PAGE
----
# The threshold of general relativity gravity

1. Mar 29, 2014

### victorvmotti

In Padmanabhan's Theoretical Astrophysics by defining a ratio for comparing gravitational potential energy with rest-mass energy it is shown that if massive objects with M=10^33 gm are confined to small regions with R= 1km then we cannot use Newtonian gravity because the system has general relativity effects.

I wonder if we do not use an energy ratio and instead use only Schwarzschild metric or Einstein field equations can we infer the same ratio between mass and radius?

I already see that Schwarzschild vacuum solution is asymptotically flat because the ratio of Schwarzschild radius over radius vanishes if the radius coordinate approaches infinity.

But establishing the above mentioned ratio of mass and radius for the threshold of general relativity without using the energy argument is not immediately clear.

2. Mar 29, 2014

### Bill_K

For a given mass M, the Schwarzschild radius is Rs = 2GM/c2.

For m = 1033 gm, Rs = 2(6.6x10-8)(1033)/(3x1010)2 ≈ 105 cm = 1 km.

3. Mar 29, 2014

### victorvmotti

Is there any lower limit on Rs here?

I mean if we imagine a size almost equal to the hydrogen atom 0.5*10^-8 cm filled with a mass of 3.4*10^19 gm then what? Should we call this a candidate of a micro black hole?

4. Mar 29, 2014

### Bill_K

5. Mar 29, 2014

### piareround

Well one thing you should realize is there is a lower limit that we can apply Rs is one of debates of String Theory vs. Quantum Gravity.

For example, string theory would make the lower limit the "length of a string", but quantum gravity makes it a much smaller Plank length.

Now if you believe in Hawking Radiation is the dominant form of radiation from black holes(*), then a black hole the size of a hydrogen atom would only last for a couple of picoseconds or nanoseconds.

*https://en.wikipedia.org/wiki/Eddington_luminosity anyone? ... darn tough crowd tonight for making Star Trek 2009 astrophysics jokes.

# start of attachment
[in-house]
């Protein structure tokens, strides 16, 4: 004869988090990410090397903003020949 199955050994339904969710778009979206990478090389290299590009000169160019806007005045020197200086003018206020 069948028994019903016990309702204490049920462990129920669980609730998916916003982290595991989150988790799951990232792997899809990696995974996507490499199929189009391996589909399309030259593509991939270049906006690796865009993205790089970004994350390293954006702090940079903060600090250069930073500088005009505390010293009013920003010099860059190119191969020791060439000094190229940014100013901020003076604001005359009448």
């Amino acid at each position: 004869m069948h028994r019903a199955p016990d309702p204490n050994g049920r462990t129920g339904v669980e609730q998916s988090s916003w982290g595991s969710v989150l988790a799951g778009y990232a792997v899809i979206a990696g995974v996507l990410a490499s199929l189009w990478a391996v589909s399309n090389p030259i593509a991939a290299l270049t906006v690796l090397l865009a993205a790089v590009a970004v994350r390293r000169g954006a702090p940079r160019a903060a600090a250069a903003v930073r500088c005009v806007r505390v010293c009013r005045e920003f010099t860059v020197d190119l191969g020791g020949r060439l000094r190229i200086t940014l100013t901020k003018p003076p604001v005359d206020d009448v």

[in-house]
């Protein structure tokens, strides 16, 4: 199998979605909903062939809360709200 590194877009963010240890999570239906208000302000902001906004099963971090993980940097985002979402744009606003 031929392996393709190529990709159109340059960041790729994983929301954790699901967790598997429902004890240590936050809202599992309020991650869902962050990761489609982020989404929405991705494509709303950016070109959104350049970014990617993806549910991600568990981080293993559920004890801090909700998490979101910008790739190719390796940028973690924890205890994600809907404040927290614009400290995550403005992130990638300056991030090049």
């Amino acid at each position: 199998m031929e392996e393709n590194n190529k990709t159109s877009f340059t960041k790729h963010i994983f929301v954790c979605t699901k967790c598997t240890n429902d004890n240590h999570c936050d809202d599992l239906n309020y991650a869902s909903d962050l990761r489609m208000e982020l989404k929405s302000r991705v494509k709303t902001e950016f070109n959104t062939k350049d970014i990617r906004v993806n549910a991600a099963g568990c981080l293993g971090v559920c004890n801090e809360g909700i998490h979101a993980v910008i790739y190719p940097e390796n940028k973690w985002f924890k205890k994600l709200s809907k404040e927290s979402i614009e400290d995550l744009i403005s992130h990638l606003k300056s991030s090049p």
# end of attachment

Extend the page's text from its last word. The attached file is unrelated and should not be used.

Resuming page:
6. Mar 29, 2014

### victorvmotti

What about an upper limit on Rs?

Can we use the same ratio to determine if the whole universe is indeed inside a black hole?

What would be the mass here for the ratio and the related Rs?

Can we use the current epoch energy density parameter, that is $\Omega = 1$, then obtain the observable universe mass and see if the radius of the observable universe is less than Rs?

7. Mar 29, 2014

### Bill_K

No, this is a common misconception. There is no similarity at all between the universe we observe and a black hole.

A black hole, after all, has an inside and an outside. At any point it has a preferred direction, namely the radial direction, and consequently at that point the collapse is not isotropic.

By contrast the universe we observe is uniform, apparently flat and infinite, and expanding at the same rate in all directions.

Last edited: Mar 29, 2014
8. Mar 29, 2014

### bcrowell

Staff Emeritus
I'm not a specialist in quantum gravity, but I don't think this is right. String theory *is* supposed to be a theory of quantum gravity, and the length of the strings in string theory is presumed to *be* the Planck length.

9. Mar 29, 2014

### Bill_K

Ben is right. (And he survived the Earthquake!)

10. Mar 29, 2014

### bcrowell

Staff Emeritus
But I think my terrier is going to need therapy.